“Danny Collins” Movie Review


     Making his feature film directorial debut, Dan Fogelman, the screenwriter whose credits include “Last Vegas” and “Crazy, Stupid, Love”, explores a lot of the same ideas he has written about previously with “Danny Collins”.  Al Pacino stars as the title character, an aging rock star still living the good life while touring the country and playing decades old songs to the delight of his also aging fan base.  When the rock band Nickelback wrote a song about wanting to be rockstar, they were likely referring to living in the now and not thinking about what it would be like living that dream for the better part of four decades.  The years have not been kind to Danny Collins as he finds himself at a sort of crossroads when his friend and manager, Frank (Christopher Plummer), gives him a special gift for his birthday.

     Danny lives in a magnificently sprawling mansion, having reaped the rewards from a highly successful solo career.  The way Fogelman portrays his fame would indicate he’s right in line with greats like Elton John or Billy Joel, artists who today perform to adoring crowds as they relive hits from the 1970s.  As Frank utters during the film, Danny doesn’t live like a human.  He flies where he wants in a private jet and has a high end Mercedes waiting on the run way for him to drive.  He’s set to wed another wife who is half his age and puts down hard liquor and cocaine as if they have only the consequence of drinking a Smart Water.  When his not so surprise birthday party comes to an end, he lays on a lawn chair by the pool, staring at his wife to be who is passed out face down on the ground.  Frank hands him a wrapped gift, which when opened reveals quite a find.  Forty years earlier, John Lennon wrote Danny Collins a letter offering to be a mentor of sorts when Danny was in the early stages of his career and fame.  The letter, framed and preserved by a collector, is being read by Danny for the first time.

     The letter puts life in perspective for Danny and inspires him to make changes in his life.  With a renewed sense of purpose, Danny heads to New Jersey to find his estranged son, Tom (Bobby Cannavale), who was the result of his partying life style and is someone he has never met because the mother didn’t want it that way.  I suppose when someone this rich desires to make a change, those changes have to come slowly and in a way that doesn’t shock the system.  Danny still flies there in a private jet and still has a Mercedes waiting for him when he arrives, but oddly checks into a neighborhood Hilton hotel to the surprise of the employees there.  This creates the opportunity for him to flirt with someone at least closer to his age when he meets Mary (Annette Bening), the hotel manager who seems the least wowed by Danny’s presence compared to the much younger employees at the hotel.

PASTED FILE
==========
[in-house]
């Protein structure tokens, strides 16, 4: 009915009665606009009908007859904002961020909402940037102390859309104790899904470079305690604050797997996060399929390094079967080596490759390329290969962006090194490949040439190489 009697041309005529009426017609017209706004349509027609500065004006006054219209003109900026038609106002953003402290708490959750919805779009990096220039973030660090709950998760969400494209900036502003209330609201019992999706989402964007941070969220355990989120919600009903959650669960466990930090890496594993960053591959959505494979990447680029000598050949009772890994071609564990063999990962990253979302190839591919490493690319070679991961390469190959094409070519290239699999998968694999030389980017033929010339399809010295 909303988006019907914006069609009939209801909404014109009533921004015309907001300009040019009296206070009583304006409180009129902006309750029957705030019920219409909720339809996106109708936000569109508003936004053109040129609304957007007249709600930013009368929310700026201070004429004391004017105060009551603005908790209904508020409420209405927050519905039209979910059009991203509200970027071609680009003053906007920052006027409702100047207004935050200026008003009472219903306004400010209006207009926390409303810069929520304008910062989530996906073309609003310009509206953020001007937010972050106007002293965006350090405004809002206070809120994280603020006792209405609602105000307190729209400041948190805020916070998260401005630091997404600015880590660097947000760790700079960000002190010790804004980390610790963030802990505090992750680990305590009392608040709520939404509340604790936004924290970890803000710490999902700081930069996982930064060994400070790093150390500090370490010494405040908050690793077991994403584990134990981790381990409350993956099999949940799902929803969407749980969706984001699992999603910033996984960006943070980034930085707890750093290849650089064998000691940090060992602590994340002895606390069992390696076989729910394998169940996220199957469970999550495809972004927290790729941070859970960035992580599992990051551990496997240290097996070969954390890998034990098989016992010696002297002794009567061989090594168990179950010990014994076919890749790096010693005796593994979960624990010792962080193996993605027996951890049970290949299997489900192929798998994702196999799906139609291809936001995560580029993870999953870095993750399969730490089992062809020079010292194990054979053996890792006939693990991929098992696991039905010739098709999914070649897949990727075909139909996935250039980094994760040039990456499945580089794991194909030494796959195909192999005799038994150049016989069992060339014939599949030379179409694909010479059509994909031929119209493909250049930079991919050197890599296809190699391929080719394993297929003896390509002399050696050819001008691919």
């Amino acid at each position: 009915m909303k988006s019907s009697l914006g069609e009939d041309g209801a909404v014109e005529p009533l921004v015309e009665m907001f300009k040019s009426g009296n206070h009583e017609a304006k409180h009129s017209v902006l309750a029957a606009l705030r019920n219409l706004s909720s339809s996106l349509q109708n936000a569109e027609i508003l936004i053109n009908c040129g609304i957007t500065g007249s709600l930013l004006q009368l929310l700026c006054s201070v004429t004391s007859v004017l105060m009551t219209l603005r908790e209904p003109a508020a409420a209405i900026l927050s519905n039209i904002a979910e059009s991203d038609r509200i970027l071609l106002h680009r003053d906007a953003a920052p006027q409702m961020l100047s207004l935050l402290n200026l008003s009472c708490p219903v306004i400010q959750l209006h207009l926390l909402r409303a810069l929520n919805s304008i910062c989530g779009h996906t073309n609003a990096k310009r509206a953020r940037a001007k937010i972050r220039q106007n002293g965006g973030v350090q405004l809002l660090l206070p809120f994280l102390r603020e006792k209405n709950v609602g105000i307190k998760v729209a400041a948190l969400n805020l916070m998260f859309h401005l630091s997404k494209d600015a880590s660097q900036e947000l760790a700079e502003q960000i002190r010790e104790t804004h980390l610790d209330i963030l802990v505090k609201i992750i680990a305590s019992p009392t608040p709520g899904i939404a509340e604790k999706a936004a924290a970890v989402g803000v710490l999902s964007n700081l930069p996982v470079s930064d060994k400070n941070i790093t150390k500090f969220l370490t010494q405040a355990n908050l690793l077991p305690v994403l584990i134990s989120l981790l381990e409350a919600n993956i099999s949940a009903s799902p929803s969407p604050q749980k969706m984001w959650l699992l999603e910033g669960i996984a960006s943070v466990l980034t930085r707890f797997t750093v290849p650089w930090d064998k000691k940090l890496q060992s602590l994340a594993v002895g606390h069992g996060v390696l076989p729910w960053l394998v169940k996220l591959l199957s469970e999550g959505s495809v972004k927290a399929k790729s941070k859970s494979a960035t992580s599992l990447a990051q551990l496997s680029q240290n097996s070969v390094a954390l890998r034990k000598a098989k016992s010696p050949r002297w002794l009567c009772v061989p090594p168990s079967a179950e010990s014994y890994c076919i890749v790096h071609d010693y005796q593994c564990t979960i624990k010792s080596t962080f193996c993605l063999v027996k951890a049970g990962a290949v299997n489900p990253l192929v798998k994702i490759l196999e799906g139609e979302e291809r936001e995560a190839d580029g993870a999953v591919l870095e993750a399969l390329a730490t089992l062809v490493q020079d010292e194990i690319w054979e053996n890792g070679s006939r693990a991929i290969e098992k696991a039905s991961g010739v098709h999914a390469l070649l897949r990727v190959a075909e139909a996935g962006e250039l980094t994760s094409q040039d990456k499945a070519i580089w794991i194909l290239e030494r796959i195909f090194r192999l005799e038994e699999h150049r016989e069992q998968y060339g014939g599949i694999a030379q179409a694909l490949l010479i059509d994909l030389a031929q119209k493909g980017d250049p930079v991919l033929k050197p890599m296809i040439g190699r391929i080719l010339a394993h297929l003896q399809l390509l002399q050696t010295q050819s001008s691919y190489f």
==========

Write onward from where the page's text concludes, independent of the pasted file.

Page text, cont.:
Danny arrives unannounced at Tom’s house and meets for the first time his sweet as pie wife, Samantha (Jennifer Garner), and his granddaughter, Hope (Giselle Eisenberg).  As you may figure, Tom is not pleased, as there are plenty of reasons why he has preferred that Danny stay out of his family’s life.  Predictably, Danny lays it on thick, using the fact he has an abundance of money and resources to throw at the family’s problems.  He is a near carbon copy of the Michael Douglas character from Fogelman’s “Last Vegas”, who also dumps a younger girl he’s supposed to marry in favor of someone his own age of whom he can actually relate to.  After 40 years of sex, drugs, and rock and roll, the mere presence of a family he helped create inspires him to be a better person, though his acts of kindness are all predicated on his ability to pay for said acts whereas Tom and his family couldn’t afford them otherwise.  It’s as if he thinks he can buy their affection and we know this philosophy comes with a number of lessons to learn.

     Fogelman could easily have taken the well traveled road in which all of these characters fall for Danny’s charms and live happily together by film’s end, but he chose to ignore that overused temptation.  Mary is anything but vulnerable to Danny’s act and builds a protective wall between them almost immediately, which becomes a challenge to Danny throughout the film as he seeks to simply invite her to dinner.  Fortunately, Mary does more to inspire Danny that goes well beyond going out on a date.  As do, Tom and his family, who learn to accept Danny for who he is.  For all the talk of a letter from John Lennon changing him for the better, Fogelman’s screenplay never allows Danny to change who he is.  The characters are given the choice to either accept him, taking the good and the bad, or both will happily go their separate ways. If that means continuing to perform the same decades old songs in front of a packed house instead of writing something new, than so be it.  “Danny Collins” isn’t about a man who needs to change from a professional standpoint.  It’s about a man who needed to discover the importance of knowing that when he leaves the stage, he is now transitioning into the role of a father, grandfather, friend, and an all around good person.  GRADE: B-